SOMA and Jefferson Public Radio
Humans Work To Recover Monarch Butterflies

Robert Coffan and Suzie Savoie visit Jefferson Public Radio to talk about the work to help the Western Monarch. Monarch expert Dr. David James joins in on the conversation from Washington State University. Follow the link to JPR to hear the conversation. Click Here!

Western Monarchs: on the rise or decline? What do you think?

Big Monarch News! The results of the Western Monarch Thanksgiving count​ by Xerces are in. Here's the link to a one-page summary and a graph of the results... xerces.org

​When I first looked at the graph, and I saw that our slow and steady INCREASE in counts for the last 8 years since 2009 continued into 2016. "Yay!", I thought... for about 3 seconds. Then I noticed the blue line that is also shown on the graph showing "Number of Sites" monitored, and saw how the number of sites monitored has more than tripled over that time frame. ​So, that begs the question, "Are we finding more monarchs overwintering because we are looking harder?". Then, I FINALLY read the first paragraph in the summary and saw what Xerces and other experts think about that very question. What do you think?

The Western Monarch Thanksgiving Count marked its 20th anniversary this year. Begun in 1997, the count has become one of the longest-running and most significant insect citizen science projects in the U.S. This year, over 100 volunteers monitored a record 253 sites, the single greatest effort since the count began. They (like so many of you!) are amazing volunteers dedicating their enthusiasm and hard work to understand and help the remarkable monarch.

Robert, one of the Southern Oregon Monarch Advocates

SOMA and KDRV News 12

MEDFORD, Ore. -- Monarch butterflies are migrating to our area and the staff at Coyote Trails spotted one this week. Robert Coffan, a Southern Oregon Monarch Advocate, spent the afternoon looking for monarchs to tag. “To me it’s like they’re carrying a little backpack and I always wondered, can they really migrate? I mean, this tag looks small, but for a Monarch butterfly, it weighs half of a paperclip. That could be pretty heavy,” says Coffan. Coffan found a Monarch caterpillar while searching for butterflies Tuesday afternoon. “You raise them from caterpillar and when you watch them come out of their chrysalis and they spread their wings for the first time… they just pop, they’re just gorgeous, and it’s a lot of fun to release them," says Coffan. - See more at: KRVD.com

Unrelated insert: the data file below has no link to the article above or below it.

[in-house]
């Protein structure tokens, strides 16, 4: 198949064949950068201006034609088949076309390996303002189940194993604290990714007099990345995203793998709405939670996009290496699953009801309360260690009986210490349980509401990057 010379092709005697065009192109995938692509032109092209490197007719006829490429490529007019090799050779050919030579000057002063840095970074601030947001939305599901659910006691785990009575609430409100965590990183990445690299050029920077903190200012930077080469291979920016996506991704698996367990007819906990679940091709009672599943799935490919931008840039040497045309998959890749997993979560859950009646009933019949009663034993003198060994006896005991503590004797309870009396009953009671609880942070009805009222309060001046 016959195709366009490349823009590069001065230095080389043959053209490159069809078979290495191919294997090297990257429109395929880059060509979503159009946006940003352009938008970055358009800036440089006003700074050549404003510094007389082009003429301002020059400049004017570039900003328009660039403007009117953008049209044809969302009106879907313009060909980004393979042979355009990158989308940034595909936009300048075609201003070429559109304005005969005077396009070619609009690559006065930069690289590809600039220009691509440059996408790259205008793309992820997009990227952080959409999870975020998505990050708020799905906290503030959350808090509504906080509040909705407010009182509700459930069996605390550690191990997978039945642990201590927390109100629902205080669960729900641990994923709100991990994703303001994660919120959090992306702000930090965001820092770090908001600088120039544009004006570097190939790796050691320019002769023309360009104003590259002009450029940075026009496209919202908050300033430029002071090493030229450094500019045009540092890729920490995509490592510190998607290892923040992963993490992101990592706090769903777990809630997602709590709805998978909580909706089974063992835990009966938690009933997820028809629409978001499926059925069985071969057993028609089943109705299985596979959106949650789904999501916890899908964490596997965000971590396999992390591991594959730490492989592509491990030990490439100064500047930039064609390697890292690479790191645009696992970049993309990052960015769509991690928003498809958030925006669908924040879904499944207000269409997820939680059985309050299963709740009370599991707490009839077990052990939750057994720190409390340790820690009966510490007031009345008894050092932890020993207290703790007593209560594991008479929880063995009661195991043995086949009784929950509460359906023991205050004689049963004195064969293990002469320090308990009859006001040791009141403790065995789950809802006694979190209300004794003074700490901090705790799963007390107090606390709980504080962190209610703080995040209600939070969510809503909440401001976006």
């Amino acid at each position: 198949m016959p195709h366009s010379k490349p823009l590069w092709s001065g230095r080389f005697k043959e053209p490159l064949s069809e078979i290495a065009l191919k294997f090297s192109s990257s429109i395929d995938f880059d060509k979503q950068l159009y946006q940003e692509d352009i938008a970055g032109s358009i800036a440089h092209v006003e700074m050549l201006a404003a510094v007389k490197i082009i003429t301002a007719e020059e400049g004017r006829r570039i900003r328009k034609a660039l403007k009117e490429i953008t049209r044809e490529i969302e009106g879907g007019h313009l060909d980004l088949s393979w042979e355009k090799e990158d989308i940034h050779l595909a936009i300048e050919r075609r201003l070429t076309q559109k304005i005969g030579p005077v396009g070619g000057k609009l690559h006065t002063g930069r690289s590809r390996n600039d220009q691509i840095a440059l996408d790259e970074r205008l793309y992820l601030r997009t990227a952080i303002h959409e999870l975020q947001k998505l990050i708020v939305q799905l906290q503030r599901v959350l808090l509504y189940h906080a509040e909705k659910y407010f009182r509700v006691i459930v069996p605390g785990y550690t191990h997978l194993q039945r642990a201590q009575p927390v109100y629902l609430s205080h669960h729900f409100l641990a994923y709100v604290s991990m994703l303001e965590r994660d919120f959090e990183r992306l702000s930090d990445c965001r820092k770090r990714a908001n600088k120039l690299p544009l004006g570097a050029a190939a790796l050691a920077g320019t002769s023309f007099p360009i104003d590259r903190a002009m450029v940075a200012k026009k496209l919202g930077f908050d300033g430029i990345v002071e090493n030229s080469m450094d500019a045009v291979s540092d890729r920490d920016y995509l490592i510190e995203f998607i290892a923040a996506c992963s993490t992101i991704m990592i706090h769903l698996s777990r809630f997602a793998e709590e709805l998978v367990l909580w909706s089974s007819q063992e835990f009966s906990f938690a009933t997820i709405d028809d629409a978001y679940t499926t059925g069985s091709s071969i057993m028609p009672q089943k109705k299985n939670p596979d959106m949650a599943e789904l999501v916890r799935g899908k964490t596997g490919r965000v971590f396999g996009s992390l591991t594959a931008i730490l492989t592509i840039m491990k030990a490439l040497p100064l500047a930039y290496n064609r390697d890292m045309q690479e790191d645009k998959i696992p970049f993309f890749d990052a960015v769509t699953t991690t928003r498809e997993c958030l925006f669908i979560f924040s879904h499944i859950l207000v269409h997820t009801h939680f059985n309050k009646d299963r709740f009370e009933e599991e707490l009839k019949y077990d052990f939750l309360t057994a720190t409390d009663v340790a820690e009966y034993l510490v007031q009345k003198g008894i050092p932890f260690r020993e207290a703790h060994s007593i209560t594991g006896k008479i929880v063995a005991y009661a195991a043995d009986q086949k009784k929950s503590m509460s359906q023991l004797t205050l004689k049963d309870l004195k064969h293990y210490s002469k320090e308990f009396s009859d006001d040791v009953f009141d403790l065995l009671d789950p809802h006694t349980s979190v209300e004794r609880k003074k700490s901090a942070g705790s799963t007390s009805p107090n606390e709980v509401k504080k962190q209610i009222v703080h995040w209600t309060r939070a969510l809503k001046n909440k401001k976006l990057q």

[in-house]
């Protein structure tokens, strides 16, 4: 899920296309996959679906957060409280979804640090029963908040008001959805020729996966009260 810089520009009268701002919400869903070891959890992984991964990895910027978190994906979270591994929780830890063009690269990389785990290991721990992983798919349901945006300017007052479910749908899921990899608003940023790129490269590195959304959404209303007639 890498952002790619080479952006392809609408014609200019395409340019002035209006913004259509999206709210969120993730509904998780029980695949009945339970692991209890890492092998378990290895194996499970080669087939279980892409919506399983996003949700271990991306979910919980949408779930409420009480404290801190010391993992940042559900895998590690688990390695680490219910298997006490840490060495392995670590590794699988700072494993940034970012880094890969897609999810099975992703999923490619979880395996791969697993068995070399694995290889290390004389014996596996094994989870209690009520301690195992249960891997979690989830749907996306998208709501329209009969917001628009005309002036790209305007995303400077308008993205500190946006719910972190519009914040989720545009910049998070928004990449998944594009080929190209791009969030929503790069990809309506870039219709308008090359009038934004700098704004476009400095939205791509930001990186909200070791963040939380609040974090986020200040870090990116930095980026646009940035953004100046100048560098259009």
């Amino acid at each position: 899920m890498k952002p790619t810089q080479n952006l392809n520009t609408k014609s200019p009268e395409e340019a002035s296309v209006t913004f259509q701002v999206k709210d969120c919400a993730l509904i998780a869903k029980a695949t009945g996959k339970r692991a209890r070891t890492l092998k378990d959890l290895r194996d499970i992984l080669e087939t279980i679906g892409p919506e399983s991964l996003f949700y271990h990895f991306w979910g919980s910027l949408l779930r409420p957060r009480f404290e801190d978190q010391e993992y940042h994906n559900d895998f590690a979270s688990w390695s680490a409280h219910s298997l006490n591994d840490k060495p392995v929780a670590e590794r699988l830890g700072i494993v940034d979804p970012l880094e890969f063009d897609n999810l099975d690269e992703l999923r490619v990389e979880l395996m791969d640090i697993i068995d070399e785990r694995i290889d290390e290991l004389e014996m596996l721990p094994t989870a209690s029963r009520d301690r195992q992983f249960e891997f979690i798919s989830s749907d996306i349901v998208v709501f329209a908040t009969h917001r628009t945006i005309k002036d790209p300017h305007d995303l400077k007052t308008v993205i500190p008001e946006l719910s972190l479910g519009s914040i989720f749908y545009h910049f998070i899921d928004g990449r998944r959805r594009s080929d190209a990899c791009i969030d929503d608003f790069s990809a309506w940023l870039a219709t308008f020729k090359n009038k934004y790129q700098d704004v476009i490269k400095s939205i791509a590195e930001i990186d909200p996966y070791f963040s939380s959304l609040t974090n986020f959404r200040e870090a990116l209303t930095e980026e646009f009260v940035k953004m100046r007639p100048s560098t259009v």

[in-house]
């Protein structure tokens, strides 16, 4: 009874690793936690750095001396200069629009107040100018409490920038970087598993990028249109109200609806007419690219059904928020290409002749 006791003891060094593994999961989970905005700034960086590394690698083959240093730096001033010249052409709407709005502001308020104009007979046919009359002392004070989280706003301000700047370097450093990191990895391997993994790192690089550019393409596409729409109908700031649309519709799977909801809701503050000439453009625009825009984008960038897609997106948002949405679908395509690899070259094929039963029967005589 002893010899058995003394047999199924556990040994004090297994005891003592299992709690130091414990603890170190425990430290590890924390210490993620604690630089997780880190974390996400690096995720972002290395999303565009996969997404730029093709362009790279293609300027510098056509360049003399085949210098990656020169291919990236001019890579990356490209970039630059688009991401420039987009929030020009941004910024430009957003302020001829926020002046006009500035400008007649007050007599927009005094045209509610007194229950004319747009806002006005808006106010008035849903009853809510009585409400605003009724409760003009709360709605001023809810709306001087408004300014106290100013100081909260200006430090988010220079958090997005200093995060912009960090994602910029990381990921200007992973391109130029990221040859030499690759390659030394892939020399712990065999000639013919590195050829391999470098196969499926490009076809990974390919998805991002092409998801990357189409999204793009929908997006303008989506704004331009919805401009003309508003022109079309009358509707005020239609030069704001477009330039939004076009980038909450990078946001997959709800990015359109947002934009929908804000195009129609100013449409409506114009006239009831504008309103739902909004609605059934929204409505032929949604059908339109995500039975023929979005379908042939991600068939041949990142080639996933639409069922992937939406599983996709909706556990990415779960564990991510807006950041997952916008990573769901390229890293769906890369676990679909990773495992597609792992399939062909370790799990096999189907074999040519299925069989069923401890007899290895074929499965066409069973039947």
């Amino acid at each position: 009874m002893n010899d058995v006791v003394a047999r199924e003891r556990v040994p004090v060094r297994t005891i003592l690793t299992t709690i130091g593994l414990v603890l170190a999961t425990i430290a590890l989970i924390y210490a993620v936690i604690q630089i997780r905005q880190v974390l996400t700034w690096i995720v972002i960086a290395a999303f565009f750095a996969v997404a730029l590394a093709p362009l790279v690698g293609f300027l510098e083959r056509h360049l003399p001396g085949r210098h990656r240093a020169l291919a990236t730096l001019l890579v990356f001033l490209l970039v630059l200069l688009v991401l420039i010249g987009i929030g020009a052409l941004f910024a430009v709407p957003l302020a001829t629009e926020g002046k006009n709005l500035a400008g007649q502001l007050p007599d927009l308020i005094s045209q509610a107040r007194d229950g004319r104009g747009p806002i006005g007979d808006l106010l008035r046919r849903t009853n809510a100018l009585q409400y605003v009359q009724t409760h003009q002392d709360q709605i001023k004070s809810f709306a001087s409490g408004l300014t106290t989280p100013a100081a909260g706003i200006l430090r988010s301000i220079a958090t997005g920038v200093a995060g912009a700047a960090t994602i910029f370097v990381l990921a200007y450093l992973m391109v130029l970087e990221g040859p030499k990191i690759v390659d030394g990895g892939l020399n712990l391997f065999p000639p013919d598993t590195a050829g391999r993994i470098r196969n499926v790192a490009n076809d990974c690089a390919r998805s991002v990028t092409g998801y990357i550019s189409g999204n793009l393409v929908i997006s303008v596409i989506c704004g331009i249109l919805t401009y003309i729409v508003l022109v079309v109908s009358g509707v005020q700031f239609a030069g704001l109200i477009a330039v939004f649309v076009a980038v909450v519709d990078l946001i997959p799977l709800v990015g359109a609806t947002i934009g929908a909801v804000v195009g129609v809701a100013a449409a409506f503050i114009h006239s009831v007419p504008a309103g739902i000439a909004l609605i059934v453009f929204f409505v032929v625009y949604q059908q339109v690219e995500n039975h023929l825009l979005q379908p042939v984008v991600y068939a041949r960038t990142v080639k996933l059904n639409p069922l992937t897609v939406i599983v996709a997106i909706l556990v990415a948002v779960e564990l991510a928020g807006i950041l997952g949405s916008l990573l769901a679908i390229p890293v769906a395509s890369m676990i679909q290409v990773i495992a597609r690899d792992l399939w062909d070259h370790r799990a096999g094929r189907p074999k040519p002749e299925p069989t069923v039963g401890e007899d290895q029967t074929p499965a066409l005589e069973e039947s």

SOMA Partners with the U.S. Fish and Wildlife Service
Click the following LINK to see the article that was featured on the U.S. Fish and Wildlife Pacific Region website (September 2015) – that took a look at the exciting student projects which rapidly ensued when the USFWS graciously contributed to SOMA’s efforts with their Connecting People With Nature (CPWN) grant. Thank you USFWS!

Locally raised and tagged Monarch found in Bolinas, CA on New Year’s Day by WSU Entomologist and SOMA friend Dr. David James!

The following story and photos were contributed by Dr. David James of Washington State University, and features a monarch tagged and released by our own Southern Oregon Monarch Advocates, Robert and Simone Coffan...